National Geographic News: NATIONALGEOGRAPHIC.COM/NEWS
 

 

Did Comets Make Life on Earth Possible?

Stefan Lovgren
for National Geographic News
October 2, 2003
 
An ambitious new NASA research project aims to answer perhaps the most vexing and profound of scientific mysteries: How did life on Earth begin?

The multimillion-dollar undertaking, led by the NASA Goddard Space Flight Center in Greenbelt, Maryland, brings together an interdisciplinary team of scientists from around the world to study how organic molecules are created in interstellar clouds and delivered to planets as they form.

The research will focus on the role of comets. Many scientists believe there is increasing evidence that comets supplied at least part of the raw material for the origin of life on Earth. The theory is changing the way scientists think about life in the universe and raises the possibility of alien worlds.


"Our mission is to gain a greater understanding of the origin and evolution of organic material on Earth," said Michael Mumma, a comet expert and director of the Goddard Center for Astrobiology, NASA Astrobiology Institute, who is leading the research. "The key question is: Were water and organic molecules delivered to Earth by cometary impact and does [that process] extend to planets elsewhere?"

Dirty Snowballs

Astronomers believe that stars, planets, and comets form in a massive chain reaction that begins when a cloud of interstellar material collapses under its own gravity. Some of the material forms the star—like our sun—and some of it gets spread out in a disk around the nascent star.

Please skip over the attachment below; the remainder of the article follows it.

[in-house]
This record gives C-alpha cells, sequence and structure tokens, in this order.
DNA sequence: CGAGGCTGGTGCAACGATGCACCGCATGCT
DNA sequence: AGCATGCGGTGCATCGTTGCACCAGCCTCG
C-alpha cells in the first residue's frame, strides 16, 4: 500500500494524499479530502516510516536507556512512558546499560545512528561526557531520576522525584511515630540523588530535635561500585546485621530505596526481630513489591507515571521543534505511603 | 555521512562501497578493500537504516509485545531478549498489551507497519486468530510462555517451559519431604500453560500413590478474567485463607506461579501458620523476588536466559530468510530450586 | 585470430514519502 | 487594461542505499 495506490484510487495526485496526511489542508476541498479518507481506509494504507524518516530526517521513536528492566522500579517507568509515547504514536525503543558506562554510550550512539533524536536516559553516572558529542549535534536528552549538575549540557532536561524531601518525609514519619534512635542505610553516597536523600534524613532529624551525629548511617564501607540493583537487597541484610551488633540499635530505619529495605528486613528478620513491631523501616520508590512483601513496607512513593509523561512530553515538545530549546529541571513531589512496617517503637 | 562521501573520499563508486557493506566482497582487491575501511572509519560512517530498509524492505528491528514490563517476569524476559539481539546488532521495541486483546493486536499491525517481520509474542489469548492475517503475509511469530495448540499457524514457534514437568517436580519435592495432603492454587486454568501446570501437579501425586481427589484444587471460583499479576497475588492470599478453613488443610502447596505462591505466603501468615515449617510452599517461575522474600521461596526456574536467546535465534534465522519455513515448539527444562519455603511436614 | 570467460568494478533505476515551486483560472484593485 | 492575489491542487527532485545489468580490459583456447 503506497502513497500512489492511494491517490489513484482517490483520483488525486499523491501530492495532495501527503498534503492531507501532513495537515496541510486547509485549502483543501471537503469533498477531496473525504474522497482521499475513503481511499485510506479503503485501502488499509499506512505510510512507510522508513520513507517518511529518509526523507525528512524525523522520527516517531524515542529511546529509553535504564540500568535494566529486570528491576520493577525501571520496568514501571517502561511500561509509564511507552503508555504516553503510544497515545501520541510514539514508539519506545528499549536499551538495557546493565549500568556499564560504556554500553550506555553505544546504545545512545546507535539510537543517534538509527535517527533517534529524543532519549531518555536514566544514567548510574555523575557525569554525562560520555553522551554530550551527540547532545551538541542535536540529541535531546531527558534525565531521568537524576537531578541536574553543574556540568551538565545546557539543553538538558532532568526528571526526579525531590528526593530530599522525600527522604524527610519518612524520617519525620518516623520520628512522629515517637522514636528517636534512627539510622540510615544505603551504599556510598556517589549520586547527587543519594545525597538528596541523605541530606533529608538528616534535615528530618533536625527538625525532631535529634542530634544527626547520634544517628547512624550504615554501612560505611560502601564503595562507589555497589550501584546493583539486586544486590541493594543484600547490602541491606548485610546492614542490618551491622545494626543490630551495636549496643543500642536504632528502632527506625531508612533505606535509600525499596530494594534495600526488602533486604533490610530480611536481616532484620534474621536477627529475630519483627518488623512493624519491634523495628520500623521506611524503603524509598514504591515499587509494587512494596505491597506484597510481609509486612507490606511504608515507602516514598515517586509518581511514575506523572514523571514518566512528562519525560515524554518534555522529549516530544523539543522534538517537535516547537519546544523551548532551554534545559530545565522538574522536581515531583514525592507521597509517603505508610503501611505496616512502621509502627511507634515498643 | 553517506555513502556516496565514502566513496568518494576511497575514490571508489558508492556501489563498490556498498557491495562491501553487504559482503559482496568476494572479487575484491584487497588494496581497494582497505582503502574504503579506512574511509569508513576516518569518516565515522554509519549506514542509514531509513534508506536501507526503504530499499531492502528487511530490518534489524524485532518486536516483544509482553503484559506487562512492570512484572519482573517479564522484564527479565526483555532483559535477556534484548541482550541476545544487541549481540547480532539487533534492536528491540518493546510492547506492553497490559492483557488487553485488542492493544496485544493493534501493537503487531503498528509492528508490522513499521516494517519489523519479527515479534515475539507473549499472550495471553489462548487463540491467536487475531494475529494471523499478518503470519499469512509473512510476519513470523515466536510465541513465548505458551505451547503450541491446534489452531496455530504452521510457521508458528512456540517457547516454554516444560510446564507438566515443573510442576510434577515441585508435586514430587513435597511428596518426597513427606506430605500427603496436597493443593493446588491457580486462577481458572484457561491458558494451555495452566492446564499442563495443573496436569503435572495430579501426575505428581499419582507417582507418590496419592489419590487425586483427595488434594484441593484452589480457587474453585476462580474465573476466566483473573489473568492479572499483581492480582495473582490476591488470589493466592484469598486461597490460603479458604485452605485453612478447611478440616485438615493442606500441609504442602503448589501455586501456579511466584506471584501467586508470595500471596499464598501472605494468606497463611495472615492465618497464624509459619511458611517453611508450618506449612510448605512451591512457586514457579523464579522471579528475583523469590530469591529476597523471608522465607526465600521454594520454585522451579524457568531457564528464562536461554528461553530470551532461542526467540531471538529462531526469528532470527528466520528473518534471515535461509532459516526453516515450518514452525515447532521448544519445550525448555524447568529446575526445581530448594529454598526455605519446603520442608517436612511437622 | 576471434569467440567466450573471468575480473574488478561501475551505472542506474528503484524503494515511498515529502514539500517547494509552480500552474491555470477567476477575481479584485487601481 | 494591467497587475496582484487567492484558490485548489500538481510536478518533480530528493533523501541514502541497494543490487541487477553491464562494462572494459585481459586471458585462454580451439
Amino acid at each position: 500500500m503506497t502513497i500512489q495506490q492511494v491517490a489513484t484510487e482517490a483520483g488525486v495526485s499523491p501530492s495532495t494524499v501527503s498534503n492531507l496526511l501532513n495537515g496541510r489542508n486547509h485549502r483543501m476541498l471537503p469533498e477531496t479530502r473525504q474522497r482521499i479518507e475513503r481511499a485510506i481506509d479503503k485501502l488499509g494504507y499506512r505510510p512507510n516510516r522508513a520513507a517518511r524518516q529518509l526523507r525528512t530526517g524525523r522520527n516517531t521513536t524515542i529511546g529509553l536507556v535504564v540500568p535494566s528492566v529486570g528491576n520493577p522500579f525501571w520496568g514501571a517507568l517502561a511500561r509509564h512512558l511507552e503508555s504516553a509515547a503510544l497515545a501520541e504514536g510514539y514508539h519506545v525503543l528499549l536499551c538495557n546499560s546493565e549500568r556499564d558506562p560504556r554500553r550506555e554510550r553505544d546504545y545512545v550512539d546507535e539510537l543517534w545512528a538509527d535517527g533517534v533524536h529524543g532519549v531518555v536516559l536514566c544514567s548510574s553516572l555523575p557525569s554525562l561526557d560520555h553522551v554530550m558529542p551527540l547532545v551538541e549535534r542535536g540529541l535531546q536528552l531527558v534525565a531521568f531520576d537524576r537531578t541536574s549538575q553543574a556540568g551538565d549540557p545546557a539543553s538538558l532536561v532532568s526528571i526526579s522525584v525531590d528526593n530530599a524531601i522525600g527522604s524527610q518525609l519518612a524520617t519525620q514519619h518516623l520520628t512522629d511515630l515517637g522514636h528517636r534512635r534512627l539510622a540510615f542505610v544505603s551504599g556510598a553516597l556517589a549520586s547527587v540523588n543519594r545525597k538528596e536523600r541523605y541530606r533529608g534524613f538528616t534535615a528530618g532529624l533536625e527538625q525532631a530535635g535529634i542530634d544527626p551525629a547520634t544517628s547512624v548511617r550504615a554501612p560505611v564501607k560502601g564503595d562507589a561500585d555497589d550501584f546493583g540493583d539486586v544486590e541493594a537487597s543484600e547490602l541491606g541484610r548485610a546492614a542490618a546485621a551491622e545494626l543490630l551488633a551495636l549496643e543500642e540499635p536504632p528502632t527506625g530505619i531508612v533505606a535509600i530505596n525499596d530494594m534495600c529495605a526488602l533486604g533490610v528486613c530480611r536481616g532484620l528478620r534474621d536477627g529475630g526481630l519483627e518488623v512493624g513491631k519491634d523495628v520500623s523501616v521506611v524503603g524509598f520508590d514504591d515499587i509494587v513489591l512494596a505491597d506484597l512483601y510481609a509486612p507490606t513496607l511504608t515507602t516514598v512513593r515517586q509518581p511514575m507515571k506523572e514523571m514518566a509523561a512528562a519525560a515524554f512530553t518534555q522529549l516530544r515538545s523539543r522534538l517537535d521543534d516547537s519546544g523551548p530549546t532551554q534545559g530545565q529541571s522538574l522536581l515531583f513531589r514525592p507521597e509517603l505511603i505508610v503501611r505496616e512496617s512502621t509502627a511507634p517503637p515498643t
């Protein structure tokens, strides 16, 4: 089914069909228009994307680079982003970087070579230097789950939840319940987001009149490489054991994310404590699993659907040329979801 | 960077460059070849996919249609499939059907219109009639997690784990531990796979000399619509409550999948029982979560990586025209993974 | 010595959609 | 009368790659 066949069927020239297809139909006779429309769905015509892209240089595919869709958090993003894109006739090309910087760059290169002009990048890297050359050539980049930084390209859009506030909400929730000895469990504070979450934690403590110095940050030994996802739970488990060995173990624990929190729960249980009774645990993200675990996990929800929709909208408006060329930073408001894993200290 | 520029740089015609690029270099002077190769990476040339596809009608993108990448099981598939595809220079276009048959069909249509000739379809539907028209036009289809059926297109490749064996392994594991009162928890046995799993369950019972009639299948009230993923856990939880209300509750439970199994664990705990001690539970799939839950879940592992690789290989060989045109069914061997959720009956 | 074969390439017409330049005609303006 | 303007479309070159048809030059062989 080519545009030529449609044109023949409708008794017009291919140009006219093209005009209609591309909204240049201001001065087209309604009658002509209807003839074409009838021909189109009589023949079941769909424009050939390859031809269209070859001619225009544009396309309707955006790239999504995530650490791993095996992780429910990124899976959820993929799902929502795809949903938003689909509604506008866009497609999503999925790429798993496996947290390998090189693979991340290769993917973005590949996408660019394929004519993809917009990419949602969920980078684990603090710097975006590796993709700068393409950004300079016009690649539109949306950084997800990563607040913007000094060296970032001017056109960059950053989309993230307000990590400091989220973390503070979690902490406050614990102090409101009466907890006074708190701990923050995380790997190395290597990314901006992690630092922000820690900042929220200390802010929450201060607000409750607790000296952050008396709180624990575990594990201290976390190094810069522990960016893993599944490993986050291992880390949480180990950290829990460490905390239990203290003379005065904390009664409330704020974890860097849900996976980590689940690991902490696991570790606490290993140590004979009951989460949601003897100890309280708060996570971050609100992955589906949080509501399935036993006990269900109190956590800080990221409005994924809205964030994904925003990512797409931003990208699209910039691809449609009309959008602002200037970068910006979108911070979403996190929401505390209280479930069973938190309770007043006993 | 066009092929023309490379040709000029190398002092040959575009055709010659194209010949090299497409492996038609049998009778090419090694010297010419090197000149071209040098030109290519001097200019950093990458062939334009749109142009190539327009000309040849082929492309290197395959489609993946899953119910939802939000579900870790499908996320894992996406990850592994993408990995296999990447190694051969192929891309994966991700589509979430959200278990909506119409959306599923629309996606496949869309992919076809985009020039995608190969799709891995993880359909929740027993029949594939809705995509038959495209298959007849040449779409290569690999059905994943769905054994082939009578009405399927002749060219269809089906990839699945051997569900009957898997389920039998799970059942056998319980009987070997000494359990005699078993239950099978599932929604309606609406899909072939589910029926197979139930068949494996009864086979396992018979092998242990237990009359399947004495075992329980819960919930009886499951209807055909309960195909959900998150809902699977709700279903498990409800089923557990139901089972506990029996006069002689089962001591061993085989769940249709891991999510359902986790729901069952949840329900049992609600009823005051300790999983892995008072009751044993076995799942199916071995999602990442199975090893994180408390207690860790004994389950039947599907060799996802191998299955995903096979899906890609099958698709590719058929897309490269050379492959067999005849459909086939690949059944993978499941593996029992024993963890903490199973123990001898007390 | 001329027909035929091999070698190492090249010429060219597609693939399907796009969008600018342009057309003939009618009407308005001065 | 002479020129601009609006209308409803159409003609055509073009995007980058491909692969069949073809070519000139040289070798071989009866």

Some material in this disk later aggregates and forms planets. Close to the sun, where it's warm, leftover debris (rocky material) turns into asteroids. In the outer regions, where it's cold, icy chunks of rock and dust turn into comets.

It is generally believed that organic molecules, which contain carbon atoms and are present in all life forms known to science, are trapped in large amounts in both interstellar clouds and comets.

"We have extremely definite evidence from our radio observations that there's quite an array of organic molecules in interstellar space," said Bill Irvine, a professor of astronomy at the University of Massachusetts in Amherst, who is measuring radio waves from celestial objects as part of the research effort.

There's other evidence that comets contain organic material. When European spacecraft analyzed dust particles from the Halley comet in 1986, it turned out to be some of the most organic-rich material measured in the solar system. Meteorites that have hit Earth contain a whole suite of molecules, including amino acids, which play an important role in terrestrial biology.

"If such material exists in meteorites, which come from a class of asteroids, there's every reason to think it must also exist in comets," Irvine said.

Panspermia Goes Primordial

Most scientists have long believed that life on Earth began as a "primordial soup" in a lake or pond some four billion years ago. According to this theory, chemicals from the atmosphere combined with some form of energy necessary to make amino acids—the building blocks of proteins—to create the first primitive organisms, kicking off the evolution of Earth's species.

But the primordial soup theory is being increasingly disputed. Many geophysicists now say the Earth did not have enough gases, like ammonia and methane, from which organic material like amino acids could be produced.

Instead, a growing cadre of scientists believes the organic material needed to create life may not have been produced on Earth, but was instead brought here by comets. The newly formed Earth was likely subjected to a fierce bombardment of comets four billion years ago. These comets may have brought with them the organic compounds that later evolved into living matter.

According to the most radical theory, known as "panspermia," life in a ready-made form is ubiquitous in the galaxy and is brought by comets to new planets. Few scientists subscribe to this hypothesis, however.